Hints and tips on how to avoid scams and keep safe
There's lots you can do to help protect yourself from becoming a victim of fraud – start by following these simple steps and be aware of the various ways that fraud can be carried out.
Keep passwords safe
Never tell someone your password or PIN – or write them down in a way that could be understood by someone else. Don’t be tempted to use passwords that can easily be guessed such as children’s names or birth dates. Choose a combination of numbers and letters of upper and lower case to strengthen your password. And don't use the same password for other online accounts.
Always log out
If you're in a secure (padlocked) part of the M&S Bank website, always click on the log out link when you've finished. And if other people use your computer, close the internet browser too.
If you share a computer
Be extra careful if you have to access your online accounts from a shared computer – and make sure it has the latest anti-virus, anti-spyware and firewall software installed. Never access your account in an internet café or library. You can't guarantee the computer is secure – and there's always a risk that someone is looking over your shoulder.
Don’t give away too much personal information
Social networks, such as Facebook and Twitter, are becoming a particular target for cyber-criminals wanting to gather small pieces of personal information published online. If you allow it, people can see your date of birth, mobile number, address, information on your family and potentially much more. If enough personal information is collected, it could be used to steal your identity.
Instead try to limit how much personal info you give away online. And check the privacy settings on each site that you use to make sure you only share personal information with people you trust.
Keep your cards safe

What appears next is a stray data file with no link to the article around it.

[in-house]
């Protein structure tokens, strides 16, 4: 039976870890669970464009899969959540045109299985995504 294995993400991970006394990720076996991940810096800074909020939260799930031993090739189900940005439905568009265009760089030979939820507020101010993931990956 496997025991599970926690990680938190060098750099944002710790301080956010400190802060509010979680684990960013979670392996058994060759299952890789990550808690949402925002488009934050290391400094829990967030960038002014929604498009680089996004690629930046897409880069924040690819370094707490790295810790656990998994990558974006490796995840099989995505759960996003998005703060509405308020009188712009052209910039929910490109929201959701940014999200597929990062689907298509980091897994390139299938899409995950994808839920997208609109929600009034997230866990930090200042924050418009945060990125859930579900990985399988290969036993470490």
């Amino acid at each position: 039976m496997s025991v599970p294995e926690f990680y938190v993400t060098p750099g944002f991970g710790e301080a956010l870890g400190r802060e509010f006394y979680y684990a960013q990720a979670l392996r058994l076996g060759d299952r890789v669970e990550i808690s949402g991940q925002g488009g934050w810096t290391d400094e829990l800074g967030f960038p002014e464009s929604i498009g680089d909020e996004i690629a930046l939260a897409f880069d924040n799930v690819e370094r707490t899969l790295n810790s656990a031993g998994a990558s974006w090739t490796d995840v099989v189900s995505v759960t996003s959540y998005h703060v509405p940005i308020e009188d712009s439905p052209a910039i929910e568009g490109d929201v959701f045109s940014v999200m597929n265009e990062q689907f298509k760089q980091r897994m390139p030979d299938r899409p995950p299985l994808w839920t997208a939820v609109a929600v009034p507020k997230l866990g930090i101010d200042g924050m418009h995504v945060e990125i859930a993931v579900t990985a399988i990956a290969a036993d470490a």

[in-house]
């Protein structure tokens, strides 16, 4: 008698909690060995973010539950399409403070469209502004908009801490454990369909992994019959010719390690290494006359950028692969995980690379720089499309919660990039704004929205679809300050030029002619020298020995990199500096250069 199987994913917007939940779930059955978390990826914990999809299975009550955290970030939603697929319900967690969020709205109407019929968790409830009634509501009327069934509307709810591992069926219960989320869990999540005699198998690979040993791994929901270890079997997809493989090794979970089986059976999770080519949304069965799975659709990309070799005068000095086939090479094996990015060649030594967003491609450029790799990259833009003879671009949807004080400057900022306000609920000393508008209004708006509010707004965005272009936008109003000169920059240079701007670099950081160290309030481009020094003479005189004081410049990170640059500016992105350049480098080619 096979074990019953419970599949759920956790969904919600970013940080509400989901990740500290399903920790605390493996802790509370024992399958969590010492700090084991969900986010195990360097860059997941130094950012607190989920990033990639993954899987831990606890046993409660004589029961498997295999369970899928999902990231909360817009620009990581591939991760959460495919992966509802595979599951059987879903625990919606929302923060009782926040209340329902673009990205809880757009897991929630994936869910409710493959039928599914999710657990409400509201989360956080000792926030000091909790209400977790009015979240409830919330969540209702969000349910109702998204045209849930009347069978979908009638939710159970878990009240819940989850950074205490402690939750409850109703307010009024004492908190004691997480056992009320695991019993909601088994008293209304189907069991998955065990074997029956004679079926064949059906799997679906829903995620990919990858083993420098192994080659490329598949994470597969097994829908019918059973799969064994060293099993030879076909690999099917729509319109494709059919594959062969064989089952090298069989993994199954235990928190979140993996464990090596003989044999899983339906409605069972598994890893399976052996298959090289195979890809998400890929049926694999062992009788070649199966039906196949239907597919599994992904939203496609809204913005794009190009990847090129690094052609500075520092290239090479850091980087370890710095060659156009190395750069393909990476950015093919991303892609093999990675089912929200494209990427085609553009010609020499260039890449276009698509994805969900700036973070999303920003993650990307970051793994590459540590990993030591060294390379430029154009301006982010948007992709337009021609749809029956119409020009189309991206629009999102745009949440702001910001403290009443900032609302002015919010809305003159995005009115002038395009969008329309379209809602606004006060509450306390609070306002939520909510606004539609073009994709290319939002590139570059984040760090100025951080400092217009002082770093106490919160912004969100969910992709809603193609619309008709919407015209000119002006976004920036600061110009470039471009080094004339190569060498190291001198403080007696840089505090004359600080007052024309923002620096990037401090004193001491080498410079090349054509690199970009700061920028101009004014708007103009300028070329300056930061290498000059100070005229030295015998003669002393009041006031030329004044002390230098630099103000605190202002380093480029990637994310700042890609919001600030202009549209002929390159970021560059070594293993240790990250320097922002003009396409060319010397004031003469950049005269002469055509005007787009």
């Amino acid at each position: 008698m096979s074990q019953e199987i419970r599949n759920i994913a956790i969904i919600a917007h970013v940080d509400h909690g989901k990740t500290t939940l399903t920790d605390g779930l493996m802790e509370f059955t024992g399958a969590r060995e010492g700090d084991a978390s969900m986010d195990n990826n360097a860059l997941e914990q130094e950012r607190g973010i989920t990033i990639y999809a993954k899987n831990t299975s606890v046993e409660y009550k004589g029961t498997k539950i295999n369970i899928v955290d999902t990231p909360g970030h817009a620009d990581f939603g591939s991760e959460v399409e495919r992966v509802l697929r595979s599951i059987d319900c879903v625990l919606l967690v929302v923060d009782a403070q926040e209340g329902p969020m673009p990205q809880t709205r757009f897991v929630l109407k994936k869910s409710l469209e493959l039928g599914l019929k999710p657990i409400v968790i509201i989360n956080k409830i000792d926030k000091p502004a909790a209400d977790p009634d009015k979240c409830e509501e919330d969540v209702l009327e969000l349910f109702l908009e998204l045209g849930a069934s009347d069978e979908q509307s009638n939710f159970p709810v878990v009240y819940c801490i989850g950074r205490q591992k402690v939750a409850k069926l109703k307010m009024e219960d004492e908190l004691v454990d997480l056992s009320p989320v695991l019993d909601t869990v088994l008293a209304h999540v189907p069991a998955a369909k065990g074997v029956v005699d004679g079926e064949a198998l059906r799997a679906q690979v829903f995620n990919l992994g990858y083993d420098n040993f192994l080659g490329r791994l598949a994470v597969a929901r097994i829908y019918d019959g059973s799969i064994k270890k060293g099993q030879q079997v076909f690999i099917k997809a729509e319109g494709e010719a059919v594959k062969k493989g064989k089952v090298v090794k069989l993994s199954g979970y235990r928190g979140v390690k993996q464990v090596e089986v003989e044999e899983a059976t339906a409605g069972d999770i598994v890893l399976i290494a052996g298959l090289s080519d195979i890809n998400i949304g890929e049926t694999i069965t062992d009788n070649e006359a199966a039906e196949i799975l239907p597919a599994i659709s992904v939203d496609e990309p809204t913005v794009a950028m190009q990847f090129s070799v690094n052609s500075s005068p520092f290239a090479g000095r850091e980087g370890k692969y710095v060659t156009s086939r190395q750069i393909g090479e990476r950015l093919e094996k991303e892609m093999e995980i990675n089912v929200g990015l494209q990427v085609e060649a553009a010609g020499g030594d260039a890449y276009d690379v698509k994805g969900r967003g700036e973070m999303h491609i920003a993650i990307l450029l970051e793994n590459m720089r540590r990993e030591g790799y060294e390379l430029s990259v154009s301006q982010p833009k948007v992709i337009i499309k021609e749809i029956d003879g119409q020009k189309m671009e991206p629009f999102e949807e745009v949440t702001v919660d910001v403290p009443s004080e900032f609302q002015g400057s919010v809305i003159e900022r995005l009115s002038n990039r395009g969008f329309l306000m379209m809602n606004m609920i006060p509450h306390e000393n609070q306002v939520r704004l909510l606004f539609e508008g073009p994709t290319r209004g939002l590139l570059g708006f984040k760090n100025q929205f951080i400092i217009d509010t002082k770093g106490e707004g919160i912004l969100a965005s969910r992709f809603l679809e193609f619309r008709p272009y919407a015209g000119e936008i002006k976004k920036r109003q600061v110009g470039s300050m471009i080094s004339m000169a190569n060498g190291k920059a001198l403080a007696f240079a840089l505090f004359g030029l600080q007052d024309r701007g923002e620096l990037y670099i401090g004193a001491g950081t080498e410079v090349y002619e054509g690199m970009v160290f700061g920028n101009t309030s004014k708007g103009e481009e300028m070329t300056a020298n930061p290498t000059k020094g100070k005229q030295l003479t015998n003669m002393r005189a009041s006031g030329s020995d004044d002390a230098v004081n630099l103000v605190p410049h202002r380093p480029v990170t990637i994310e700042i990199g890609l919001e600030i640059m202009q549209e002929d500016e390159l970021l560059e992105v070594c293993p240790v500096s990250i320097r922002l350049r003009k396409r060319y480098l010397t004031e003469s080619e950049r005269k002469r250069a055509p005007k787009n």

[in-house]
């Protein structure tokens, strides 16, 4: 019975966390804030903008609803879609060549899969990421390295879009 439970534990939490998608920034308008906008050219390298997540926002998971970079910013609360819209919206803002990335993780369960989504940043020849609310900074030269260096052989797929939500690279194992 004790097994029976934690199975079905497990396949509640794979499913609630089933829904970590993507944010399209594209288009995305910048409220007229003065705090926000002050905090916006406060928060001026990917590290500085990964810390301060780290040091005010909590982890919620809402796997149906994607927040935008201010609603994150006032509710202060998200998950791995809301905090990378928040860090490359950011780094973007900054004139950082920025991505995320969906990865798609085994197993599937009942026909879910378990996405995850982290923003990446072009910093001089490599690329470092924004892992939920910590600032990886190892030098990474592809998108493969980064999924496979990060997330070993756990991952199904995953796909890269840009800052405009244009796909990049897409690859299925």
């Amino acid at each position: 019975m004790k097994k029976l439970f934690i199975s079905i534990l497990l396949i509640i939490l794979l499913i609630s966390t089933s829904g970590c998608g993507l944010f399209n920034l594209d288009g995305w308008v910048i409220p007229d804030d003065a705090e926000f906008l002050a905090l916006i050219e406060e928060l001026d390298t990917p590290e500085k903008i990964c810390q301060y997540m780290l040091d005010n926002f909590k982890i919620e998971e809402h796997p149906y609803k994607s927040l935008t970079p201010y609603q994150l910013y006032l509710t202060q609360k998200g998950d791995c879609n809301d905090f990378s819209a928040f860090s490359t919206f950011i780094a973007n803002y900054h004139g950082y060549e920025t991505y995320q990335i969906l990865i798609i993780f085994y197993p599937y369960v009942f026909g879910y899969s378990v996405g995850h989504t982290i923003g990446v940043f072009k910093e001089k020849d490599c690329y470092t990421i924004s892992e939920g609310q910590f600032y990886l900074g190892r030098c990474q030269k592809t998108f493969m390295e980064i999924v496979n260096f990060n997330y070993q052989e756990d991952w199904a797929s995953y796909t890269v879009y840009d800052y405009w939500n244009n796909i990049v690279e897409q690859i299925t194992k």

- Remember to sign your card as soon as you receive it and keep it in a safe place
- When using your card, shield your card number and PIN so that others around you can't see it
- Never hand your cards over to anyone who says they are coming to collect them. We would never ring to say we were coming to pick up your cards, and neither would the police.
- If you have additional cardholders ensure they are also aware of these tips.
- Report a lost or stolen card immediately.
If you have any questions or concerns about the security of your M&S Bank Cards, please don’t hesitate to get in touch with us on 0345 900 0900.
Take care with statements and other important documents
Criminals use a variety of methods in the online world to try to steal your details, but they also look for things in the real world too. Keep shopping receipts and paper bank statements somewhere safe and if you are planning to throw them away, make sure you shred them before putting them in the bin – that goes for any mail with your name, address or financial details on it. Have you considered switching to online statements, eliminating rubbish and reducing the chance of criminals stealing your personal information?
Also check your bank and credit card statements regularly for any unusual transactions or withdrawals and notify the bank immediately if you suspect any discrepancies.
Look out for suspicious emails
If you receive an email asking for personal information or security details, don't reply or click on any link. It may look genuine, but it could be someone 'phishing' for your details to use in fraudulent activities. You can read more information on some of the more common scams.
Remember, if there was a problem with your online account, we would always get in touch by phone, or ask you to call us. We would never send you emails requesting information about your account, security details, or provide links that go straight to pages that request sign-in details.
If you are suspicious about an email that claims to come from us, don't open it – forward it to email@example.com and then delete it. We take these matters very seriously and will investigate the email in question.
Be wary of suspicious calls
One of the ways criminals find out your personal details is simply by asking you and they’re increasingly targeting consumers over the telephone. So be wary of people who visit unannounced or call asking for personal or financial details. You can read more information on common scams and what to do if you feel you’ve been targeted.
Make sure your computer’s protected
Read some hints and tips about keeping your computer up-to-date in the fight against online fraud.
You can find out more about identity fraud – what it is and how it happens.
Calls are recorded.